The large losses of the Amaranth Advisors hedge fund last September and other similar highly-publicized failures are unlikely to deter hedge fund investing by those rich individuals who manage their own portfolios, judging from a survey of the participants in a high-end investors’ club called Tiger 21.
These investors also are relatively immune to market shakeouts because they have diversified by moving a large portion of their wealth into private equity, hedge funds, real estate, currency and other alternative investments while keeping another big chunk in bonds and cash.
Tiger, Tiger Burning Bright
Tiger 21 is a group of 115 entrepreneurs, company owners, fund managers and private investors who meet to share their investment insights. They have combined personal investments in excess of $7 billion. The group currently allocates about 35% of its total to various alternatives.
By contrast, they have continued to reduce public equity holdings, which now account for 30% of their portfolios, down from 37% in 2005. This is well below the 50% or higher stock allocation financial advisers typically recommend. (The current composite allocation of IA’s asset allocation panel is 58.1% stocks, although the individual range runs from a low of 20% to a high of 80%, see page 34.)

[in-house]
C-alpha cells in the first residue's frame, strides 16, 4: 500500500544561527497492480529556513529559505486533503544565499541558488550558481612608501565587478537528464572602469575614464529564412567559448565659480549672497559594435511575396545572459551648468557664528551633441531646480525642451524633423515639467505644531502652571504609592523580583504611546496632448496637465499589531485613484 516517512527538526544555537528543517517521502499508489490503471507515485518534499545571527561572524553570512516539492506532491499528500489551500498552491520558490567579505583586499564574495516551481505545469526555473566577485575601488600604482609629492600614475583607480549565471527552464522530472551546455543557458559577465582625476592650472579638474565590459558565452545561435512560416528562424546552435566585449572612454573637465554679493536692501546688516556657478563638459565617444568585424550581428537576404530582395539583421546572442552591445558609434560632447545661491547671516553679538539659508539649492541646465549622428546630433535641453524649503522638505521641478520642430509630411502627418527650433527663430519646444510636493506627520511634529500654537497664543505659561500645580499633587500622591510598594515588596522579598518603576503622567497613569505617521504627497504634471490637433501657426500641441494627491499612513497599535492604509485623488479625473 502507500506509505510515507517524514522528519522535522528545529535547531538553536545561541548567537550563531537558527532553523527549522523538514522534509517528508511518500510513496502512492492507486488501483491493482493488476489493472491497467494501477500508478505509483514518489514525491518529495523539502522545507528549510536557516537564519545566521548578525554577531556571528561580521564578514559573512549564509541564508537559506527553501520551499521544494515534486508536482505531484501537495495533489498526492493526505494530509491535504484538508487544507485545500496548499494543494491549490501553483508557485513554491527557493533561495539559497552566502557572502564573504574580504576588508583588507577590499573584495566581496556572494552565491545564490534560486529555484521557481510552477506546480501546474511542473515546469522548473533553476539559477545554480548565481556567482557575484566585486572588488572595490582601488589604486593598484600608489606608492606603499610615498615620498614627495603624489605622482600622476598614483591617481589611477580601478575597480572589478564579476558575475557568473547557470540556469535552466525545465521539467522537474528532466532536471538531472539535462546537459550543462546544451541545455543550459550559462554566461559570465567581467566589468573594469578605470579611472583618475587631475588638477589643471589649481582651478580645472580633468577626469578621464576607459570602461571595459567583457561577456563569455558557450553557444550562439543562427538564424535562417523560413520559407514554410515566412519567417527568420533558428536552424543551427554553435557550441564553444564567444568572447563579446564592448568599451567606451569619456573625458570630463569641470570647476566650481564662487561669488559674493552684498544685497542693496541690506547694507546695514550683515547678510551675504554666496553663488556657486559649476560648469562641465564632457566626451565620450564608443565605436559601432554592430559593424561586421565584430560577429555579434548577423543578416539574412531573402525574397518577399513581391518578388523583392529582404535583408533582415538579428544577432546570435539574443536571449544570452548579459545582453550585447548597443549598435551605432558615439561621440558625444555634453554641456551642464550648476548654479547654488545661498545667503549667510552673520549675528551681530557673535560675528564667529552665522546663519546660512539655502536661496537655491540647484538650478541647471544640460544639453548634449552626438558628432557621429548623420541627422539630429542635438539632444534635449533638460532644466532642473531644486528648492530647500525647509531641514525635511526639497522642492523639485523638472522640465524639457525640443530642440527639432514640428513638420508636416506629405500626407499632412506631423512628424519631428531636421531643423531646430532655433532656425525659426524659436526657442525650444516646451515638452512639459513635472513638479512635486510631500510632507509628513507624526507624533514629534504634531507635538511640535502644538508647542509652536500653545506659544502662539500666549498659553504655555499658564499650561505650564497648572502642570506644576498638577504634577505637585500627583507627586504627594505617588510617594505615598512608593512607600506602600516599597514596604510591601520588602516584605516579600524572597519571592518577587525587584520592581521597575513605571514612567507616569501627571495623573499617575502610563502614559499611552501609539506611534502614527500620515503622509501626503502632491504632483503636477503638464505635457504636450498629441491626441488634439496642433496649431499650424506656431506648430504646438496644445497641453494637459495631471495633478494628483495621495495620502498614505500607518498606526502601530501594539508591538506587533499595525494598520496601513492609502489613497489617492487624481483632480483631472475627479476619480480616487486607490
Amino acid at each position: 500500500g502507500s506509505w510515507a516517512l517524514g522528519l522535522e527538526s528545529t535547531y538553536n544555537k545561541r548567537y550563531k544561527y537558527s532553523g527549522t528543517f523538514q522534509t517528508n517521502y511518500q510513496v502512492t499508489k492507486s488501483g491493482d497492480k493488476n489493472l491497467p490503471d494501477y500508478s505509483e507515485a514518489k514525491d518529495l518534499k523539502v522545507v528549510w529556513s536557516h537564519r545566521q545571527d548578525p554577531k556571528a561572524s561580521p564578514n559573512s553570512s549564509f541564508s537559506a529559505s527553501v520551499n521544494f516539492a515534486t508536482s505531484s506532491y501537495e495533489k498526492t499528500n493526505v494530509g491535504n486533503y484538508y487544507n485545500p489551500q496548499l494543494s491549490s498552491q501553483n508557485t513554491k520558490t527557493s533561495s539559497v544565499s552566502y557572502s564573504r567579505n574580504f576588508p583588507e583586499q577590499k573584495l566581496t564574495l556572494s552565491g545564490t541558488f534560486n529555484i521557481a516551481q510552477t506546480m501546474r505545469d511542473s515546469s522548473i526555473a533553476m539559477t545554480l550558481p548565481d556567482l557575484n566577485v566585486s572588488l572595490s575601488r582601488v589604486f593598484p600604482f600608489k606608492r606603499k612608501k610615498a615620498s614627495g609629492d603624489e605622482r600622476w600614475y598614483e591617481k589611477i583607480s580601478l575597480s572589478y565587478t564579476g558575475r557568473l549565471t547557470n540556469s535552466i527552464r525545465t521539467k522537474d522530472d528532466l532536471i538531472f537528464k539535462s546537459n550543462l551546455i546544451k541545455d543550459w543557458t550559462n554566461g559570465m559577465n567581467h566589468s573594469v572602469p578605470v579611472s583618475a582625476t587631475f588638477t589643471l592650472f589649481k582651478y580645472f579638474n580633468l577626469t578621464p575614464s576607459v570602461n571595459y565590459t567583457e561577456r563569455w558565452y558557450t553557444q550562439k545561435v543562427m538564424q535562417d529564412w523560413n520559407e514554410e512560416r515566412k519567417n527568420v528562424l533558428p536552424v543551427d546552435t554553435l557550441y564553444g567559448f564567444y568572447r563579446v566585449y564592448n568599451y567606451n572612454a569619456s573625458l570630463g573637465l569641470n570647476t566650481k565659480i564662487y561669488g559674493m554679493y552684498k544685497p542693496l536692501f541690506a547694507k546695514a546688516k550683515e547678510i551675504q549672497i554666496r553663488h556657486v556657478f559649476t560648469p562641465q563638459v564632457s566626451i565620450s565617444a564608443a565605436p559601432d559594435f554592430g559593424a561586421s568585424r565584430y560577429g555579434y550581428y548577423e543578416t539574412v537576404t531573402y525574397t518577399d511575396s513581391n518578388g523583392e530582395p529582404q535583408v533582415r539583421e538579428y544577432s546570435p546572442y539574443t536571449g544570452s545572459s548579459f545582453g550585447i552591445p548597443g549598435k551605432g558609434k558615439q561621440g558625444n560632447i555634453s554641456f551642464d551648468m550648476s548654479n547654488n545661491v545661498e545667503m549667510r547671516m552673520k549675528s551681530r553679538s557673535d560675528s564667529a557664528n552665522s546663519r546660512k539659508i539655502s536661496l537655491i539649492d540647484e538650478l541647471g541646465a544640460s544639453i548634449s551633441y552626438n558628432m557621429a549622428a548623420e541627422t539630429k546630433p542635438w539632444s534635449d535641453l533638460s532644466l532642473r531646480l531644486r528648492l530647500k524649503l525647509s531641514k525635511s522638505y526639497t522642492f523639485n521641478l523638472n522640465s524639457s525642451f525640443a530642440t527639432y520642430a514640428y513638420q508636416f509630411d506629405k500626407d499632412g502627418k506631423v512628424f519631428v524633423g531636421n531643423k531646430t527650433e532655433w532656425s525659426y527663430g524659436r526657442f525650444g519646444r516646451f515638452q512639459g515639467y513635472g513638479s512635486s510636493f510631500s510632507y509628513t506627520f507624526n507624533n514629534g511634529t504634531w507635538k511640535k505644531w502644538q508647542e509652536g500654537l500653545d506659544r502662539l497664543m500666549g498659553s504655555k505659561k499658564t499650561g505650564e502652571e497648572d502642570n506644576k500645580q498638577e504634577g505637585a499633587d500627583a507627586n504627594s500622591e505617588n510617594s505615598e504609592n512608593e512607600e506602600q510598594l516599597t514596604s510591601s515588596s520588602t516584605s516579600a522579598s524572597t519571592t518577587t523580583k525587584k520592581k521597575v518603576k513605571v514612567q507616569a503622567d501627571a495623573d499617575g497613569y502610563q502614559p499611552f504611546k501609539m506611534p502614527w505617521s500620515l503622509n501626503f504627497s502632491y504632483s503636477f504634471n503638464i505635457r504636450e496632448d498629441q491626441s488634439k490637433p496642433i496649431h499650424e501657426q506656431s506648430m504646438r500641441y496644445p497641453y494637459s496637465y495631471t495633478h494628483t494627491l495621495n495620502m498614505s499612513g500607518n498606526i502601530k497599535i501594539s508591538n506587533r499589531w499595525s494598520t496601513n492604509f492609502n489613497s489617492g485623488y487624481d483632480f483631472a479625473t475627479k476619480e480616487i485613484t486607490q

“High-net-worth investors are looking for offerings that can perform independently of conventional market factors,” said Tiger 21 founder and chairman Michael Sonnenfeldt in a statement. “The appeal of alternatives has 65% of our members allocating some assets to this class overall.”
In the survey, 32% of the members said recent hedge fund losses had no effect on their willingness to invest in the segment, while 38% said such disasters could “somewhat” affect their appetite for future hedge fund investing. Only 10% said recent implosions were likely to reduce their commitment to hedge funds.
“Despite the publicity surrounding failures such as Amaranth, these have been very few in a universe of more than 8,000 funds,” Mr. Sonnenfeldt said. He added that people didn’t stop buying stocks after Enron and WorldCom
collapsed, and with the right due diligence and shared intelligence, hedge funds represent a viable vehicle for informed investors.
On the other hand, by way of mitigating risks, the Tiger 21 group holds high levels of cash and cash equivalents, which constitute around 9% of their portfolios. This provides a liquidity margin so that they won’t need to sell during down markets in assets like equity or real estate.
Another 15% of the club members’ investments are in fixed income, covering a wide range from U.S. Treasuries to high-yield bonds. Mr. Sonnenfeldt suggested that on the basis of their hefty cash and fixed-income allocations, Tiger 21 members may appear more cautious than the average investor.
This combination of low-risk bonds and high-return alternatives, sometimes called a barbell structure, is increasingly used by both wealthy individuals and institutional investors.